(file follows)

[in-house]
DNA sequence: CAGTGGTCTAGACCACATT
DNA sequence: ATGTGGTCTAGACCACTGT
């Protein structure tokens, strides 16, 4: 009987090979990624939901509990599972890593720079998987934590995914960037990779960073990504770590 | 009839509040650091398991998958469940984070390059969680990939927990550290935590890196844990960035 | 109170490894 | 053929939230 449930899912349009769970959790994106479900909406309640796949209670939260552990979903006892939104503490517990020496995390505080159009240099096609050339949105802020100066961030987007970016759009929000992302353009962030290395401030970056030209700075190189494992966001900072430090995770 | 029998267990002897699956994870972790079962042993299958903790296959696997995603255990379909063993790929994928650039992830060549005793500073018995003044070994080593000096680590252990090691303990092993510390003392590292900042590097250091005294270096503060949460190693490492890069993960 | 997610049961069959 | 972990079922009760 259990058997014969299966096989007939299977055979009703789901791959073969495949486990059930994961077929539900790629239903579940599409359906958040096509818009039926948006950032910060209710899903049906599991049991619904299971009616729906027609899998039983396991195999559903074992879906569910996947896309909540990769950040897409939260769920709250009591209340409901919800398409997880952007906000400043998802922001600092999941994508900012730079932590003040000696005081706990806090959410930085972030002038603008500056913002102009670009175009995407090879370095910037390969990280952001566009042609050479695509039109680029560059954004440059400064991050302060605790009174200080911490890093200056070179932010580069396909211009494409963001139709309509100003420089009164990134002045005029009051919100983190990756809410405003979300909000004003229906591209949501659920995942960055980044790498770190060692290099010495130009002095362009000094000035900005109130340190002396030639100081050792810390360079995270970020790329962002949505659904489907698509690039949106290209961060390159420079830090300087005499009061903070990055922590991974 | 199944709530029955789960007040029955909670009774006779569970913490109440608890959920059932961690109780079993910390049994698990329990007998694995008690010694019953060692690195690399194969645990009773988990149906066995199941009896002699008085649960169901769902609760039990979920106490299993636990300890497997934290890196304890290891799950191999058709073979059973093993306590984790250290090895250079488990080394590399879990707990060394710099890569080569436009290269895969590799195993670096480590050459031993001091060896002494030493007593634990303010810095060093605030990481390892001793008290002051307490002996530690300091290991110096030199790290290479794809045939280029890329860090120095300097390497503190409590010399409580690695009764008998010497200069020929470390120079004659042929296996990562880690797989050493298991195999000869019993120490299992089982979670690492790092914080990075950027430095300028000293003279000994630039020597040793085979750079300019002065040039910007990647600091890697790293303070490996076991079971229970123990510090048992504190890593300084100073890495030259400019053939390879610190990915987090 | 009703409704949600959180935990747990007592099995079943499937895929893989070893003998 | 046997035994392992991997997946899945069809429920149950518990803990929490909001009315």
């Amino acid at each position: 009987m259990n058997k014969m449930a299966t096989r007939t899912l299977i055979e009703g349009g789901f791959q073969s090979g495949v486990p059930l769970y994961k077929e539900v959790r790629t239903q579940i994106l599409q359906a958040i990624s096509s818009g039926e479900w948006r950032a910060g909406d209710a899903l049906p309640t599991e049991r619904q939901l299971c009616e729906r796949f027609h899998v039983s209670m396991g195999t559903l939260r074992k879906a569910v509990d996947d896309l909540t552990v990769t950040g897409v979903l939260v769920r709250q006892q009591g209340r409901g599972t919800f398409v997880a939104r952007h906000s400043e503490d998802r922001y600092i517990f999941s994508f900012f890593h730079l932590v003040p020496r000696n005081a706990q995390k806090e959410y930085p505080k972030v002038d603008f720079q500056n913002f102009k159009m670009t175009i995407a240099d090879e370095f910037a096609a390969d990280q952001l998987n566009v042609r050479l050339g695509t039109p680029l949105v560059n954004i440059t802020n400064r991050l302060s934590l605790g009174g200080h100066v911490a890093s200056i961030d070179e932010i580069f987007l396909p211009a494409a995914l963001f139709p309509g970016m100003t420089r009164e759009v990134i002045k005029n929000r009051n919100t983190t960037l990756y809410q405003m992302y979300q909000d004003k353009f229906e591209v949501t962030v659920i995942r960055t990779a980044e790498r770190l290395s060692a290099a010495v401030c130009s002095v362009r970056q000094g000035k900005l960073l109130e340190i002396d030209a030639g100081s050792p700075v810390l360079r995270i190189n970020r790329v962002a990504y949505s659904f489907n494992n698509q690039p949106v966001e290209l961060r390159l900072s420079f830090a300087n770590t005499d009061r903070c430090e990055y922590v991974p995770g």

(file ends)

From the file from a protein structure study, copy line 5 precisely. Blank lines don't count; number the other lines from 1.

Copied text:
């Amino acid at each position: 009987m259990n058997k014969m449930a299966t096989r007939t899912l299977i055979e009703g349009g789901f791959q073969s090979g495949v486990p059930l769970y994961k077929e539900v959790r790629t239903q579940i994106l599409q359906a958040i990624s096509s818009g039926e479900w948006r950032a910060g909406d209710a899903l049906p309640t599991e049991r619904q939901l299971c009616e729906r796949f027609h899998v039983s209670m396991g195999t559903l939260r074992k879906a569910v509990d996947d896309l909540t552990v990769t950040g897409v979903l939260v769920r709250q006892q009591g209340r409901g599972t919800f398409v997880a939104r952007h906000s400043e503490d998802r922001y600092i517990f999941s994508f900012f890593h730079l932590v003040p020496r000696n005081a706990q995390k806090e959410y930085p505080k972030v002038d603008f720079q500056n913002f102009k159009m670009t175009i995407a240099d090879e370095f910037a096609a390969d990280q952001l998987n566009v042609r050479l050339g695509t039109p680029l949105v560059n954004i440059t802020n400064r991050l302060s934590l605790g009174g200080h100066v911490a890093s200056i961030d070179e932010i580069f987007l396909p211009a494409a995914l963001f139709p309509g970016m100003t420089r009164e759009v990134i002045k005029n929000r009051n919100t983190t960037l990756y809410q405003m992302y979300q909000d004003k353009f229906e591209v949501t962030v659920i995942r960055t990779a980044e790498r770190l290395s060692a290099a010495v401030c130009s002095v362009r970056q000094g000035k900005l960073l109130e340190i002396d030209a030639g100081s050792p700075v810390l360079r995270i190189n970020r790329v962002a990504y949505s659904f489907n494992n698509q690039p949106v966001e290209l961060r390159l900072s420079f830090a300087n770590t005499d009061r903070c430090e990055y922590v991974p995770g």